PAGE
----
in fact, if we carefully examine a wave, we shall find that it is covered with very fine ripples, that correspond to the atmospheric vibrations. The ripples give rise to wavelets, which correspond to the undulations of the air, and are seen on the upper part of the waves. The wave proper appears to consist of a series of wavelets. A number of waves constitute a billow; a series of billows gives rise to a heavy sea (paquet de mer); a series of heavy seas produces the great swell or tidal wave of the storm.
From the nautical point of view, the ripples are of no importance, for they are seldom more than a few millimetres in diameter; but from the scientific point of view they may be considered as the origin of the swing of the liquid element, for they engender the wavelets. The last are still of no interest to the sailor, but are important in their relation to works of art, which are disintegrated by their blows, apparently insignificant, but infinitely multiplied. The wavelets are from ten to thirty centimetres in diameter and not very long. A very heavy wind breaks them up and contributes to the formation of a fine dust of salt water or salt spray, which is destructive to vegetation on exposed coasts. The wave proper may, in the English Channel, be about ten feet high, thirty feet or more broad, and eighty feet long; its proportions do not disturb large ships, but it is destructive, in the long run, to port works, and is dangerous to small craft when it breaks. We may estimate that ten waves make a billow. The first of the ten may be relatively small, but the others go on increasing to the last.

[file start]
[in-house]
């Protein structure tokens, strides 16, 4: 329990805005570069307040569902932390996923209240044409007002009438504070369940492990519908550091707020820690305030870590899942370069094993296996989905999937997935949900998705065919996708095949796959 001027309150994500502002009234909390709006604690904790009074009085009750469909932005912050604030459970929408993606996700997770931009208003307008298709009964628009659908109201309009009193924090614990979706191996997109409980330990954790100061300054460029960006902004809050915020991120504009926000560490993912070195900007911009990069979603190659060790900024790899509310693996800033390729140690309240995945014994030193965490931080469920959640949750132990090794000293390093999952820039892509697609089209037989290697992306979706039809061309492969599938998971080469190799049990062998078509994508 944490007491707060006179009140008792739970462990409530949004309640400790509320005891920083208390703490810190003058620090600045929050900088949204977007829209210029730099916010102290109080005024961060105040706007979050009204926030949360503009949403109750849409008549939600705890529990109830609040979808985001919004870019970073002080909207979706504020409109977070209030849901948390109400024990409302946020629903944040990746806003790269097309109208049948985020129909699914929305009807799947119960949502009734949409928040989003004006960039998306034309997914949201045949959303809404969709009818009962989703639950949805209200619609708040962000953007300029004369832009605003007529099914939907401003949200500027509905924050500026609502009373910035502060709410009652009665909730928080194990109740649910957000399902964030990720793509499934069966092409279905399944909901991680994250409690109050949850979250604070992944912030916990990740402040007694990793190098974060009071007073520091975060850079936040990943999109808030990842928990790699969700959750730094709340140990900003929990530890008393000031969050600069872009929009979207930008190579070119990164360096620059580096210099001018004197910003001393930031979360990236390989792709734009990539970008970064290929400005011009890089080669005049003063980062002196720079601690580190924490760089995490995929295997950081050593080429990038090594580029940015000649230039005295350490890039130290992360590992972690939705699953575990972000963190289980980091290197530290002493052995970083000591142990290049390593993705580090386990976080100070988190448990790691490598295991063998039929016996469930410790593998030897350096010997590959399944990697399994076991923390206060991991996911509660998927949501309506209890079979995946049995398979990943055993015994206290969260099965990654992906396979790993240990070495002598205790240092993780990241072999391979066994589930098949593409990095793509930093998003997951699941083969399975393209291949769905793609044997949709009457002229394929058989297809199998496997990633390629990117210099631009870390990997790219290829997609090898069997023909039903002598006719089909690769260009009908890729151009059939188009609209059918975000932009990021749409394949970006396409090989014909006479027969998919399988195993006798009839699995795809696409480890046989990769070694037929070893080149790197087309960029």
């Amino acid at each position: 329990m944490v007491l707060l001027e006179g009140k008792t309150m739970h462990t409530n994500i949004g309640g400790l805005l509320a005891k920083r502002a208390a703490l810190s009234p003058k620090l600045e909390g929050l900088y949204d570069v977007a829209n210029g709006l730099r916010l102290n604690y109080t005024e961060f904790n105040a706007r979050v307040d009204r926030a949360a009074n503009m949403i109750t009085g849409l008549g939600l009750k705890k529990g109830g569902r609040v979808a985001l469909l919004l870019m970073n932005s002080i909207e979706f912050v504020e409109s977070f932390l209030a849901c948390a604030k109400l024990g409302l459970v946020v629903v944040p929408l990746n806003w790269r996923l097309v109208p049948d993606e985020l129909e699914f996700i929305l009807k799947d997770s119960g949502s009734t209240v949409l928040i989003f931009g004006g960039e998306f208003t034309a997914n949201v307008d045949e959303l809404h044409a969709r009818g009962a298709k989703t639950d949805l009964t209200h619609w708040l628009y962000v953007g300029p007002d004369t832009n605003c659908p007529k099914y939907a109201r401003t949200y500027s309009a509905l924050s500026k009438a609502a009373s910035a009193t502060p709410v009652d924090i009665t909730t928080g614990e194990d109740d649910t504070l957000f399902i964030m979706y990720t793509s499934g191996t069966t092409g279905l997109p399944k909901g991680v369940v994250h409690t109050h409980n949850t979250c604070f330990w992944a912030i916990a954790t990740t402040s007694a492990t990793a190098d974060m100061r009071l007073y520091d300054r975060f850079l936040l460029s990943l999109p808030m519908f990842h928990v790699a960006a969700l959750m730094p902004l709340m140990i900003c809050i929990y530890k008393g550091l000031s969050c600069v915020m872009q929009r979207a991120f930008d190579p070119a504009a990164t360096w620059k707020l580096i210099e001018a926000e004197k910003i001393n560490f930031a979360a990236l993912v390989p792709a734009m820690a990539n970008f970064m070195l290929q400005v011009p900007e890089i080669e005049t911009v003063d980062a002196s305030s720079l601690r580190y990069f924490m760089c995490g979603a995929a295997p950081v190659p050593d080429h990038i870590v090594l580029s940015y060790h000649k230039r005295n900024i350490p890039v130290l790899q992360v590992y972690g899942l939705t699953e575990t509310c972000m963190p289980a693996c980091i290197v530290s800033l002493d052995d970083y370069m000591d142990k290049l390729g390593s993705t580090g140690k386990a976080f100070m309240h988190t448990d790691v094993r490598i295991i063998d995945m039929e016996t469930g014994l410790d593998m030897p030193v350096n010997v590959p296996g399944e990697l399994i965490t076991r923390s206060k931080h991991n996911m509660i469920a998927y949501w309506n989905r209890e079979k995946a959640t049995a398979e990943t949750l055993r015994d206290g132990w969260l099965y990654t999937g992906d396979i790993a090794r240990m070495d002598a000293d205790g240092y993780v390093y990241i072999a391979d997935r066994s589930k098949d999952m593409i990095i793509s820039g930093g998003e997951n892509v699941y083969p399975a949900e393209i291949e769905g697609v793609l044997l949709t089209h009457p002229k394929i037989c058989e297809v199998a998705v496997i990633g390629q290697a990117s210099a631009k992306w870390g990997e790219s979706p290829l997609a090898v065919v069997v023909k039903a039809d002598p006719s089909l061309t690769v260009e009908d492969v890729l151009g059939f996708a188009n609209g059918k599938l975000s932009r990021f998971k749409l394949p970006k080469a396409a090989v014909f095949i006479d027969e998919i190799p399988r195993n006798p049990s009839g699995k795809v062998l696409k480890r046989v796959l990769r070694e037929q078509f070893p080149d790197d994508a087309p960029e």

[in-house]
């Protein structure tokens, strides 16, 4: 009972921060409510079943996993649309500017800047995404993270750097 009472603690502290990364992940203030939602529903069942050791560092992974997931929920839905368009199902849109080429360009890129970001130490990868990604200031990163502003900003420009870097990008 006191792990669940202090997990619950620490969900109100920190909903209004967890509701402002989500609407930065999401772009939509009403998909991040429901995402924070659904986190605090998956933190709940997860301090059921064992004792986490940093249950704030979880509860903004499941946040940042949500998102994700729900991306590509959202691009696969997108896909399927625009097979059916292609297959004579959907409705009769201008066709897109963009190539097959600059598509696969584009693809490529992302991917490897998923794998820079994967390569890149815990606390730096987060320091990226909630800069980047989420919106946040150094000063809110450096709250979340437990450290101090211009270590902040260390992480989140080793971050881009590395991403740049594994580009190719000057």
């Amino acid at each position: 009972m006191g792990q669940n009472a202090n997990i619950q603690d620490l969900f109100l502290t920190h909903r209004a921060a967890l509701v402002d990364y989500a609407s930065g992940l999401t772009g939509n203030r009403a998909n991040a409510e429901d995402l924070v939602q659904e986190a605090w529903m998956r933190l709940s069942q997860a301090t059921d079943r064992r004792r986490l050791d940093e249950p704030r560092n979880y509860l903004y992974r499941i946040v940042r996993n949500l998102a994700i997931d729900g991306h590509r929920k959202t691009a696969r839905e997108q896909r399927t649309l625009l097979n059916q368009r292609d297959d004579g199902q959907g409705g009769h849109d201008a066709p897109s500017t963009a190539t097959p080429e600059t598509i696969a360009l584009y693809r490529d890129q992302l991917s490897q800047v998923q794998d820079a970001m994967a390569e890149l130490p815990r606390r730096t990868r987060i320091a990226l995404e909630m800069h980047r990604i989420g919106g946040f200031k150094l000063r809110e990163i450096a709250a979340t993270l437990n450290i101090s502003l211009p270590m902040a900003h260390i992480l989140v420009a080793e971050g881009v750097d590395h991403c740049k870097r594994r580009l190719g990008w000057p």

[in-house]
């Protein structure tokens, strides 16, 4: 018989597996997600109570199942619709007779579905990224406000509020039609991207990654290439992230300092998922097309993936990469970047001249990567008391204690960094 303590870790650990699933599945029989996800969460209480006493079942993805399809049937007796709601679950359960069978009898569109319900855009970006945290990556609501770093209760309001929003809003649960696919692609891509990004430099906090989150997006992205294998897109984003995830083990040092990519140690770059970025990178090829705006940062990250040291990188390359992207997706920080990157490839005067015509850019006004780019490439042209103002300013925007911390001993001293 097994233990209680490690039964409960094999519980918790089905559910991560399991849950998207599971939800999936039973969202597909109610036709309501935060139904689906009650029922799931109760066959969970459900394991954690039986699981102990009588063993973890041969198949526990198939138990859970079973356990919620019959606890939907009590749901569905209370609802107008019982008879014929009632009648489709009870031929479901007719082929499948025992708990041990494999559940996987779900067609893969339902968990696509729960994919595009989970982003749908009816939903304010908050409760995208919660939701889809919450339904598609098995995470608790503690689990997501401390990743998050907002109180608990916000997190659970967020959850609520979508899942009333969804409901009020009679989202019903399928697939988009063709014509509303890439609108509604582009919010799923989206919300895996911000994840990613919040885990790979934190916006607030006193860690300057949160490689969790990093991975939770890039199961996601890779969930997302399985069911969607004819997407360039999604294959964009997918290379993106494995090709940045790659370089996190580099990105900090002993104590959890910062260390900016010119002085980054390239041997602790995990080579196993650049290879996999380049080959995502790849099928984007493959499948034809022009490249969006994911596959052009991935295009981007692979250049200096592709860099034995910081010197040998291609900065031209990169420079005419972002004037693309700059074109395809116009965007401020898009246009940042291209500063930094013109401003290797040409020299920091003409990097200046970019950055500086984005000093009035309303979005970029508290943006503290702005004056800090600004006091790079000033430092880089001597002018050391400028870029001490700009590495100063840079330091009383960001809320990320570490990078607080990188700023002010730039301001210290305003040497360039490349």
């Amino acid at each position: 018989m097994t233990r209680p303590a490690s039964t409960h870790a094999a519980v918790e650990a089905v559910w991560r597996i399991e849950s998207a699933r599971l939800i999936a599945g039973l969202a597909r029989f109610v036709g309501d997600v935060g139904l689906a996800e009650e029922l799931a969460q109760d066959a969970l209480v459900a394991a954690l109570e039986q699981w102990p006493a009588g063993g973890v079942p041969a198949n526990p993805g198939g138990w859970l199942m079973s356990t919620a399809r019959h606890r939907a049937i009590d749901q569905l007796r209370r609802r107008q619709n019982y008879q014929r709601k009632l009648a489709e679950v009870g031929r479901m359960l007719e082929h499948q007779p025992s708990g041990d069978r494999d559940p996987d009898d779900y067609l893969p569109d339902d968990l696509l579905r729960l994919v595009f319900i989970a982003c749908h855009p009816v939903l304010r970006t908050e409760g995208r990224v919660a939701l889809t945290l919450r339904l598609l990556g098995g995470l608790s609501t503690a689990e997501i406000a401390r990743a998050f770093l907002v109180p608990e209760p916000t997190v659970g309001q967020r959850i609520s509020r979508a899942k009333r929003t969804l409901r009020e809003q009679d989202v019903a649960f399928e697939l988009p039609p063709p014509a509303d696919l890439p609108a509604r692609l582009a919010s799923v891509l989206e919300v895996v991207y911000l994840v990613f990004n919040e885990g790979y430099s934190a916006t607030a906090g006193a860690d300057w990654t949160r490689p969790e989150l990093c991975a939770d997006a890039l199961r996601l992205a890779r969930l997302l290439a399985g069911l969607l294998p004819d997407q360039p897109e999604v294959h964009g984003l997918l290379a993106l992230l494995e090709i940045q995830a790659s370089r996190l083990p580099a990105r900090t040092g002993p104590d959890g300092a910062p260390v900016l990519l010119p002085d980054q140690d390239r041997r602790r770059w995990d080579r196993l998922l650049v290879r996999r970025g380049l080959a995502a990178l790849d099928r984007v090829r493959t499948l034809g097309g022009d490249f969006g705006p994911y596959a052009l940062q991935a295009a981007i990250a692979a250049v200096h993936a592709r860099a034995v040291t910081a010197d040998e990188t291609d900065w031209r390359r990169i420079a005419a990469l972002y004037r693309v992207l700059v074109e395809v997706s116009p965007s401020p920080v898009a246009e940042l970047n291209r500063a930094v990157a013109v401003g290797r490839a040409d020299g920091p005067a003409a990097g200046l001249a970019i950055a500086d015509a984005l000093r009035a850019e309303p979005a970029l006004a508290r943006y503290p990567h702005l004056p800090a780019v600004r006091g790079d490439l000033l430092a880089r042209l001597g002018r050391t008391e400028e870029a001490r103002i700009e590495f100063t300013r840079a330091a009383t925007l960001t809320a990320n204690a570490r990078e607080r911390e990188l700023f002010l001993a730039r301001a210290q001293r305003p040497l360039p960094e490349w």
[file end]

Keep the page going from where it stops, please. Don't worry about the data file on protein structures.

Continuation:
The heavy seas are the terror of sailors. They represent an enormous volume of water in motion. A gust of wind can not possibly raise up such a mass, and it can only be the result of the combined efforts of the tempest. A heavy sea may reach a height equal to twenty-five or thirty or more feet. It is massive, and strikes like a battering-ram. On the land it causes great damage, and makes breaches in works of earth and stone; at sea, it can send a trans-atlantic packet to the bottom with a single blow.
The great tidal wave is produced by two causes. On one side, it is the general resultant of the billows and the great seas; and, on the other hand, it is produced by barometrical depressions causing the waters of the ocean to rise. In cyclones, the rise of the water in the center would be neutralized by the centrifugal force, and it is therefore probable that the former cause acts alone. The tidal wave has but small amplitude, but, when inclosed by parallel coasts, it may rise to a height of several metres. It then causes inundations of low shores.
The singular fact has been remarked at Havre that in a storm the swell almost always comes after the tide. The sea rises to its normal high-water mark at the prescribed hour, and then begins to retire as usual; all at once it rises again, to a height generally much greater